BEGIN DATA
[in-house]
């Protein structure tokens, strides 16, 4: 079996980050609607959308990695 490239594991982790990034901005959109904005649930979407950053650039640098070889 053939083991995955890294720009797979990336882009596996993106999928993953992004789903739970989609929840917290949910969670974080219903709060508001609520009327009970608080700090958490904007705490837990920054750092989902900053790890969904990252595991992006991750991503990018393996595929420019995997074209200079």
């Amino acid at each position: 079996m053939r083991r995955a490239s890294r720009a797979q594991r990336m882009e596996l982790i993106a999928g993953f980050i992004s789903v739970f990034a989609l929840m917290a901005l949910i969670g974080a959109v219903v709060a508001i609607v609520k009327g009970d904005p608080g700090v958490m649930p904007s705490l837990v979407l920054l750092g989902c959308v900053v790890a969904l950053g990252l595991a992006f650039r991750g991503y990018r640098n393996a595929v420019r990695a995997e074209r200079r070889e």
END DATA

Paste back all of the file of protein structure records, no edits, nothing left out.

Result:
[in-house]
């Protein structure tokens, strides 16, 4: 079996980050609607959308990695 490239594991982790990034901005959109904005649930979407950053650039640098070889 053939083991995955890294720009797979990336882009596996993106999928993953992004789903739970989609929840917290949910969670974080219903709060508001609520009327009970608080700090958490904007705490837990920054750092989902900053790890969904990252595991992006991750991503990018393996595929420019995997074209200079």
């Amino acid at each position: 079996m053939r083991r995955a490239s890294r720009a797979q594991r990336m882009e596996l982790i993106a999928g993953f980050i992004s789903v739970f990034a989609l929840m917290a901005l949910i969670g974080a959109v219903v709060a508001i609607v609520k009327g009970d904005p608080g700090v958490m649930p904007s705490l837990v979407l920054l750092g989902c959308v900053v790890a969904l950053g990252l595991a992006f650039r991750g991503y990018r640098n393996a595929v420019r990695a995997e074209r200079r070889e």